“Victoria the Queen: An Intimate Biography of the Woman Who Ruled an Empire” by Julia Baird; Random House (696 pages, $35)
Queen Victoria dominated an age and inspired a word, “Victorian,” to capture the spirit of her time. We tend to see her as a prisoner of that age: dour, unsmiling, repressed; in short, rather Victorian. Julia Baird wants to liberate her from that straitjacket.
In her zestful biography, “Victoria the Queen,” Baird, an Australian journalist and columnist for the International New York Times, shows that the long-serving monarch -- she ruled from 1837 to 1901 -- was, in many ways, the archetypal modern woman. Baird calls Victoria “the most famous working mother, on the planet.”
She “grappled with many of the matters women do today,” Baird writes, “managing uneven relationships, placating resentful spouses, trying to raise decent children, battling bouts of insecurity and depression, spending years recovering from childbirth, yearning for a lost love, sinking into the strength of another when we want to hide from the world, longing to make independent decisions about our own life and to shape the world we live in.”
We see Victoria through a dense matrix of relationships, some loving, some fractious, some both at once. If Victoria was a public symbol of Britain and an empire that stretched around the globe, Baird emphasizes Victoria’s private side and guides us through her personal life with a sympathetic touch. She makes excellent use of Victoria’s voluminous personal writings and humanizes this forbidding figure.
The supreme relationship in Victoria’s life was with her husband, Prince Albert. She worshipped him. Baird shows how their relationship brought out the contradictions of her position. He was more than a prince, but not a king proper. She wanted to subordinate herself to him. He encouraged her to do as much, believing women to be inferior and in need of guidance, but she was the rightful heir to the throne, and thus possessed the authority of a monarch.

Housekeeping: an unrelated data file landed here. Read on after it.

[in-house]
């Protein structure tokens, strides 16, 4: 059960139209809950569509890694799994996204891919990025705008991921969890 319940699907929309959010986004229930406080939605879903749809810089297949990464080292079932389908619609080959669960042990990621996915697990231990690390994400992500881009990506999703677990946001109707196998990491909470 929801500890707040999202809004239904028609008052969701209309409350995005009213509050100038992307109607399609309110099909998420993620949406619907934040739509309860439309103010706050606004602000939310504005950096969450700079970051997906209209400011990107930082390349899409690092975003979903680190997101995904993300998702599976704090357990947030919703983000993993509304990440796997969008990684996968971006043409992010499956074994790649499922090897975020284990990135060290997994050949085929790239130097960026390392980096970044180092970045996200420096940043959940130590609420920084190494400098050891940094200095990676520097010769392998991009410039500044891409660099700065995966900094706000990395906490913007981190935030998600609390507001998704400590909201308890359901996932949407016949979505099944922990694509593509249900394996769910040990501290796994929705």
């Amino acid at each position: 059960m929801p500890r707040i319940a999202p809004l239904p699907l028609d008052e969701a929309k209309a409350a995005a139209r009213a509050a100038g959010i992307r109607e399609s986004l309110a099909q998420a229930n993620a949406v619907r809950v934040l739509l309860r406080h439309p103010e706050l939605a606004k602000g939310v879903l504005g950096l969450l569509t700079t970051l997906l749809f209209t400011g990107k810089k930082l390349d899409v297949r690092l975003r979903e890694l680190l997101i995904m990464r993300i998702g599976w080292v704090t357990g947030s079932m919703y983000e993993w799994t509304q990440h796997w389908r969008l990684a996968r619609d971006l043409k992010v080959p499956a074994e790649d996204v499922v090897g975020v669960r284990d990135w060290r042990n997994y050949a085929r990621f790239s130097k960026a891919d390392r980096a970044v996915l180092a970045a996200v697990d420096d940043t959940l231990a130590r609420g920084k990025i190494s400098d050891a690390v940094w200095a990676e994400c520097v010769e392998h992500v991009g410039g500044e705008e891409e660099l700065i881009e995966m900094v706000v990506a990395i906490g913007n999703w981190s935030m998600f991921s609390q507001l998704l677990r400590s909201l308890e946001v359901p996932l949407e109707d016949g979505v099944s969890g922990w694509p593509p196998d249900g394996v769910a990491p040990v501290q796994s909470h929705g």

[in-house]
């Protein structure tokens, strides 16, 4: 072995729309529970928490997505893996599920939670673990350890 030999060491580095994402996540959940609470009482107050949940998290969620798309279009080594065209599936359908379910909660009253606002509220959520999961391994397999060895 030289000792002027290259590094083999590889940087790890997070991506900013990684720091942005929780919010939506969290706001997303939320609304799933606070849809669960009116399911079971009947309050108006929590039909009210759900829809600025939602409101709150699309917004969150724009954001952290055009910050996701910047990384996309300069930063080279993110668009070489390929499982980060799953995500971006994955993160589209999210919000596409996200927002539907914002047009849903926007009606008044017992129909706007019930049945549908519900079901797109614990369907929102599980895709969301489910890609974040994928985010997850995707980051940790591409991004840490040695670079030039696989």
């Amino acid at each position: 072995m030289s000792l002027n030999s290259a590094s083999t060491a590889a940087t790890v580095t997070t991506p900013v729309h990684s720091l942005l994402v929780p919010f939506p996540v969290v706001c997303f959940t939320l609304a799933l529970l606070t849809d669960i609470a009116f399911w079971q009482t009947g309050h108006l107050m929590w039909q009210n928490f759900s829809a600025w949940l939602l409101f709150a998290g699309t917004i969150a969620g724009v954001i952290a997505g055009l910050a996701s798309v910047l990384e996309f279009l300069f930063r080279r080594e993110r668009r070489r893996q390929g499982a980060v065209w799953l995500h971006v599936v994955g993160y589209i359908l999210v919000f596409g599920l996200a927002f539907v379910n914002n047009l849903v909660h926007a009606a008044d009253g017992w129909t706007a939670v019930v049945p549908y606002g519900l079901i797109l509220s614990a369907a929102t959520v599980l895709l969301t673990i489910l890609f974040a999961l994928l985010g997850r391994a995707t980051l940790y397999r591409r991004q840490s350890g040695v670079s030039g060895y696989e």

The rigors of childbirth and motherhood did not help things. Between 1839 and 1857, Victoria was pregnant nine times. The queen’s relationship with her large brood was complex. Her reputation as a stern matriarch is not quite earned, Baird argues. Victoria doted on her children, even as she was honest about the stresses they brought on.
Baird is also a fine guide through the political side of the monarchy, and Victoria’s dealings with a long line of prime ministers, political upheavals and electoral reforms. Lord Melbourne, prime minister from 1835 to 1841, was a father figure when she took the throne at age 18. Flamboyant PM Benjamin Disraeli charmed her. His great opponent, the crusading liberal William Gladstone, infuriated her. Riffing on Walter Bagehot’s dictum that the British monarch has “the right to be consulted, the right to encourage, and the right to warn,” Baird drolly adds that Victoria also exercised “the right to berate, withdraw support, shape Cabinets, scheme against prime ministers, and instruct military officers.”
The death of Albert in 1861, probably from typhoid fever, though other causes have been suggested, was a calamity for Victoria, who took to calling herself the “brokenhearted Widow.” The court mourned Albert for two years, which some thought excessive.
“She canonized him better than any pope could a saint,” Baird writes. The public grieved with Victoria, but grew perplexed by her “clamoring and unrepentant grief.” Yet she worked steadily behind the scenes, corresponding with ministers and passing judgment on affairs large and small.
Her reign took her into the first year of the 20th century. Baird brings a compassionate humanity to the story of Victoria, and leaves us with a fresh understanding of her influential rule and, just as importantly, her interior life. This Victoria has a strong, beating heart.
By Matthew Price